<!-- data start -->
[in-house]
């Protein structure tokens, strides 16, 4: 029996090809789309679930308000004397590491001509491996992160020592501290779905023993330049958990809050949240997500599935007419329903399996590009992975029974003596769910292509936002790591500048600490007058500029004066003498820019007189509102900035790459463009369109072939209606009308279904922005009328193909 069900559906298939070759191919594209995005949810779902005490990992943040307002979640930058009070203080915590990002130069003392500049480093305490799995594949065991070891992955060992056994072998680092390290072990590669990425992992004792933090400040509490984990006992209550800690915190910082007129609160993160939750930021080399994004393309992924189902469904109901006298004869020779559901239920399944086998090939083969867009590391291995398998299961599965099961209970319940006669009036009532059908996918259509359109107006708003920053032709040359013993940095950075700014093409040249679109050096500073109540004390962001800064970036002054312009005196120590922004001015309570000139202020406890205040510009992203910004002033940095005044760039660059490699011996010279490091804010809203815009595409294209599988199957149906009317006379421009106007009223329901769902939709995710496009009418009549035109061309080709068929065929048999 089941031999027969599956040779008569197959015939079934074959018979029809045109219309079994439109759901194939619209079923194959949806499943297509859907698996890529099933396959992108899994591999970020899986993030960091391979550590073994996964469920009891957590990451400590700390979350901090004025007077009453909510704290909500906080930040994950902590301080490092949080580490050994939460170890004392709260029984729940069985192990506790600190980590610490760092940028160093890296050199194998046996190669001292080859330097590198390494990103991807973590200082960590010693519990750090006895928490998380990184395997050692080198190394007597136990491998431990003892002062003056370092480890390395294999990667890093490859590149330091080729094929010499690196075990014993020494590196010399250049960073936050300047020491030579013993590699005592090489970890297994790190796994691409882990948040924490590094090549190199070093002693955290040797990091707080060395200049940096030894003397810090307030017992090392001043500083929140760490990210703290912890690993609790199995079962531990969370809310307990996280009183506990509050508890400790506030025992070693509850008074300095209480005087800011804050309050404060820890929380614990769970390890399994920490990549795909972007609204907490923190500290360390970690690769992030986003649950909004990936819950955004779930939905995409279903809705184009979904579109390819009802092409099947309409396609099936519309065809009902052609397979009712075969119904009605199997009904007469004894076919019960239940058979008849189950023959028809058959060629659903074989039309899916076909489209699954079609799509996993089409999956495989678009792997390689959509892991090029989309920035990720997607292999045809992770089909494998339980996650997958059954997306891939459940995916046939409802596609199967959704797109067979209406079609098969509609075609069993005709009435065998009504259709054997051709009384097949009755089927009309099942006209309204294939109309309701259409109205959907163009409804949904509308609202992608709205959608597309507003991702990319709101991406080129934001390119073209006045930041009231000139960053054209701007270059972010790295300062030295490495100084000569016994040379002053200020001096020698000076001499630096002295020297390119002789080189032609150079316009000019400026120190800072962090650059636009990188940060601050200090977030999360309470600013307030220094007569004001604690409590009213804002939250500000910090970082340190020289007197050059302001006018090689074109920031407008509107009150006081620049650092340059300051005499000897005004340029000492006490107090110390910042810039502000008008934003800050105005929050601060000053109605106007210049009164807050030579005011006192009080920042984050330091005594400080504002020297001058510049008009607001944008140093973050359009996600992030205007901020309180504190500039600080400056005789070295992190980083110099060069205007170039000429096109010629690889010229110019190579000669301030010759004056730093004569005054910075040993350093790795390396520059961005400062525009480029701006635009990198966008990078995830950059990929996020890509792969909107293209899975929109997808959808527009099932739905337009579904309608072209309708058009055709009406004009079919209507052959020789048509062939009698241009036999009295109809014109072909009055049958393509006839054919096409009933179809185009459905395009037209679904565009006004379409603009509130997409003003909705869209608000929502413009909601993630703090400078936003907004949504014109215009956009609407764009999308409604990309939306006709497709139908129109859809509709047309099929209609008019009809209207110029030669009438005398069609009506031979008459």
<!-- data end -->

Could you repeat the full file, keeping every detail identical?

[in-house]
């Protein structure tokens, strides 16, 4: 029996090809789309679930308000004397590491001509491996992160020592501290779905023993330049958990809050949240997500599935007419329903399996590009992975029974003596769910292509936002790591500048600490007058500029004066003498820019007189509102900035790459463009369109072939209606009308279904922005009328193909 069900559906298939070759191919594209995005949810779902005490990992943040307002979640930058009070203080915590990002130069003392500049480093305490799995594949065991070891992955060992056994072998680092390290072990590669990425992992004792933090400040509490984990006992209550800690915190910082007129609160993160939750930021080399994004393309992924189902469904109901006298004869020779559901239920399944086998090939083969867009590391291995398998299961599965099961209970319940006669009036009532059908996918259509359109107006708003920053032709040359013993940095950075700014093409040249679109050096500073109540004390962001800064970036002054312009005196120590922004001015309570000139202020406890205040510009992203910004002033940095005044760039660059490699011996010279490091804010809203815009595409294209599988199957149906009317006379421009106007009223329901769902939709995710496009009418009549035109061309080709068929065929048999 089941031999027969599956040779008569197959015939079934074959018979029809045109219309079994439109759901194939619209079923194959949806499943297509859907698996890529099933396959992108899994591999970020899986993030960091391979550590073994996964469920009891957590990451400590700390979350901090004025007077009453909510704290909500906080930040994950902590301080490092949080580490050994939460170890004392709260029984729940069985192990506790600190980590610490760092940028160093890296050199194998046996190669001292080859330097590198390494990103991807973590200082960590010693519990750090006895928490998380990184395997050692080198190394007597136990491998431990003892002062003056370092480890390395294999990667890093490859590149330091080729094929010499690196075990014993020494590196010399250049960073936050300047020491030579013993590699005592090489970890297994790190796994691409882990948040924490590094090549190199070093002693955290040797990091707080060395200049940096030894003397810090307030017992090392001043500083929140760490990210703290912890690993609790199995079962531990969370809310307990996280009183506990509050508890400790506030025992070693509850008074300095209480005087800011804050309050404060820890929380614990769970390890399994920490990549795909972007609204907490923190500290360390970690690769992030986003649950909004990936819950955004779930939905995409279903809705184009979904579109390819009802092409099947309409396609099936519309065809009902052609397979009712075969119904009605199997009904007469004894076919019960239940058979008849189950023959028809058959060629659903074989039309899916076909489209699954079609799509996993089409999956495989678009792997390689959509892991090029989309920035990720997607292999045809992770089909494998339980996650997958059954997306891939459940995916046939409802596609199967959704797109067979209406079609098969509609075609069993005709009435065998009504259709054997051709009384097949009755089927009309099942006209309204294939109309309701259409109205959907163009409804949904509308609202992608709205959608597309507003991702990319709101991406080129934001390119073209006045930041009231000139960053054209701007270059972010790295300062030295490495100084000569016994040379002053200020001096020698000076001499630096002295020297390119002789080189032609150079316009000019400026120190800072962090650059636009990188940060601050200090977030999360309470600013307030220094007569004001604690409590009213804002939250500000910090970082340190020289007197050059302001006018090689074109920031407008509107009150006081620049650092340059300051005499000897005004340029000492006490107090110390910042810039502000008008934003800050105005929050601060000053109605106007210049009164807050030579005011006192009080920042984050330091005594400080504002020297001058510049008009607001944008140093973050359009996600992030205007901020309180504190500039600080400056005789070295992190980083110099060069205007170039000429096109010629690889010229110019190579000669301030010759004056730093004569005054910075040993350093790795390396520059961005400062525009480029701006635009990198966008990078995830950059990929996020890509792969909107293209899975929109997808959808527009099932739905337009579904309608072209309708058009055709009406004009079919209507052959020789048509062939009698241009036999009295109809014109072909009055049958393509006839054919096409009933179809185009459905395009037209679904565009006004379409603009509130997409003003909705869209608000929502413009909601993630703090400078936003907004949504014109215009956009609407764009999308409604990309939306006709497709139908129109859809509709047309099929209609008019009809209207110029030669009438005398069609009506031979008459």